Running Injuries: When Do You Actually Need To See a Doctor?
Runners are notorious for being stubborn, particularly when it comes to pain. At what point are your nagging aches and pains a sign of a more serious injury? Here, when you should see a doctor for your running injury is discussed.
When to See a Doctor?
If you are experiencing pain that is emanating from a bone – as opposed to a muscle – it is time to see a doctor for a diagnosis. Bone pain can be differentiated from muscle pain in most instances by recognizing certain characteristics. For instance, bone pain tends to be localized, sharp, persistent, and experienced in response to pressure while muscular pain covers a broad area, is dull, and lessens over time.
If your pain changes the way that you walk or run, a professional opinion is necessary. Over time, an altered gait will lead to additional injuries and imbalances.
Numbness, Tingling, and Swelling
If you are experiencing numbness or tingling in conjunction with pain, you should see your doctor in order to rule out a nerve injury or disorder. Prolonged swelling in conjunction with pain is also a sign that you should be evaluated by a physician.
If you have taken time off in order to rid yourself of pain but the sensation persists, you should schedule an appointment with your doctor.
If you are experiencing intense pain that either keeps you up at night, or requires medication in order to manage, a doctor’s intervention is necessary.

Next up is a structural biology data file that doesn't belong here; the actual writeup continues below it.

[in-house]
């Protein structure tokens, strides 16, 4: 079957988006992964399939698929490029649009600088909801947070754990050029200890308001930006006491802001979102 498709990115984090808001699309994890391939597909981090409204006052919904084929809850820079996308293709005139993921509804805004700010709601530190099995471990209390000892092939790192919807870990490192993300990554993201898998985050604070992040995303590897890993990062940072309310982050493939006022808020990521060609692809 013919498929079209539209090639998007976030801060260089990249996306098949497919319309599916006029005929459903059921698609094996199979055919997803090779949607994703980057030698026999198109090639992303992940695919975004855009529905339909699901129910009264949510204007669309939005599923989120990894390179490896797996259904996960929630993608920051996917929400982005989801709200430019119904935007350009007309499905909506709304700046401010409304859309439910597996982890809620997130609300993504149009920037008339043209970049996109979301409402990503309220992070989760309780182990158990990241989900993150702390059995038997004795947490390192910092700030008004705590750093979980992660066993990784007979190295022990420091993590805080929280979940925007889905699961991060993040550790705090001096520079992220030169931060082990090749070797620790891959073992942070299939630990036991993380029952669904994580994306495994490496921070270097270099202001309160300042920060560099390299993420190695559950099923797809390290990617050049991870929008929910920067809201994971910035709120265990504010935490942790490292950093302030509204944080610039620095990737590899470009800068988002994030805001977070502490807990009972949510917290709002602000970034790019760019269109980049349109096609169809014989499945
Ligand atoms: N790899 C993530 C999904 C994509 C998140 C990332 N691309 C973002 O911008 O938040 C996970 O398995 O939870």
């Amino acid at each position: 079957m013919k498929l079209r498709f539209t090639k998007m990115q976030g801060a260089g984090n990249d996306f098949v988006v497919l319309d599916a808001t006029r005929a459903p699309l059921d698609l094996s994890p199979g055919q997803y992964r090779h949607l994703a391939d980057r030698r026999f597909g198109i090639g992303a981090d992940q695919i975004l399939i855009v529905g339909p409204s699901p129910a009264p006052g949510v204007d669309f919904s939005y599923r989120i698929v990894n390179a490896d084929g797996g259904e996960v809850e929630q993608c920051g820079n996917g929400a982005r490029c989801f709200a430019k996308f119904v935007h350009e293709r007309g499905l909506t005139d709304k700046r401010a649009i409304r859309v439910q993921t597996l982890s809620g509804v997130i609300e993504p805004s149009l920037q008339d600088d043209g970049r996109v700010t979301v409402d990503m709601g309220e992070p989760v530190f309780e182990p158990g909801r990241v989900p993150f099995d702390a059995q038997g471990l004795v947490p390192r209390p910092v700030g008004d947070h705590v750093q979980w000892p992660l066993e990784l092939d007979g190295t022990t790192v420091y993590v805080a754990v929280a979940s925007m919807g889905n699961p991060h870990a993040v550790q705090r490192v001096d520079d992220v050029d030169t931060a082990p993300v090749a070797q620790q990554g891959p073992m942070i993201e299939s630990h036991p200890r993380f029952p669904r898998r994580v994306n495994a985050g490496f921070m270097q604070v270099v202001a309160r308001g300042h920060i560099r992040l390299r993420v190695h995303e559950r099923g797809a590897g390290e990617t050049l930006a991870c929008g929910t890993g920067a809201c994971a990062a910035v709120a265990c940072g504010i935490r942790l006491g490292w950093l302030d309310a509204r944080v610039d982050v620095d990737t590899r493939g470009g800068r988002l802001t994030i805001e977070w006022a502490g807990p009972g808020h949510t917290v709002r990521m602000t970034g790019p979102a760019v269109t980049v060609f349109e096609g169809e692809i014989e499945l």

Constant pain can cause depression and anxiety in injured runners. If your quality of life has been diminished due to the constant worry about your injury, schedule an appointment with a physician.
Not all running injuries result in painful sensations in body. If you are experiencing a mystery ailment that is affecting your running, a doctor can help determine the underlying cause, such as low iron or a thyroid disorder.
Training for an Important Race
Finally, if you are training for an important race and would like to minimize the amount of time lost due to injury, see a doctor sooner, rather than later. If you wait too long to fix the problem, you will require more time off than if you nip the injury in the bud.
Common Running Injuries and When They Become Serious
The most common injuries are described, as well as when it becomes necessary to seek medical intervention.
Shin splints are common among athletes, new and old alike. If this injury does not go away after 3 days of rest, schedule an appointment with your doctor. Another sign it is time to have the problem addressed is if the pain becomes sharp and intense, which could indicate a stress fracture.
IT Band Syndrome
The IT Band runs from the top of the hip into the knee. This tendon generates force while also stabilizing knee and hip. IT Band Syndrome occurs when scar tissue builds up in the IT Band, causing pain in the knee, hip, or along the outside of the thigh.
In many cases IT Band Syndrome can be managed with rest, diligent foam rolling, and hip strengthening. However, you should plan to see a doctor if the pain persists after taking time off, or if you are unable to run or walk with your normal gait due to pain.
A stress fracture is an overuse injury that occurs due to an excessively quick mileage build up, poor biomechanics, running in improper shoes, or too much running on hard surfaces. The symptoms of a stress fracture include acute, localized pain that intensifies during exercises and decreases while at rest, as well as swelling near the affected area. As soon as you identify bone pain that persists despite taking time off, or if the pain is experienced during times of rest, you should schedule an appointment with a doctor.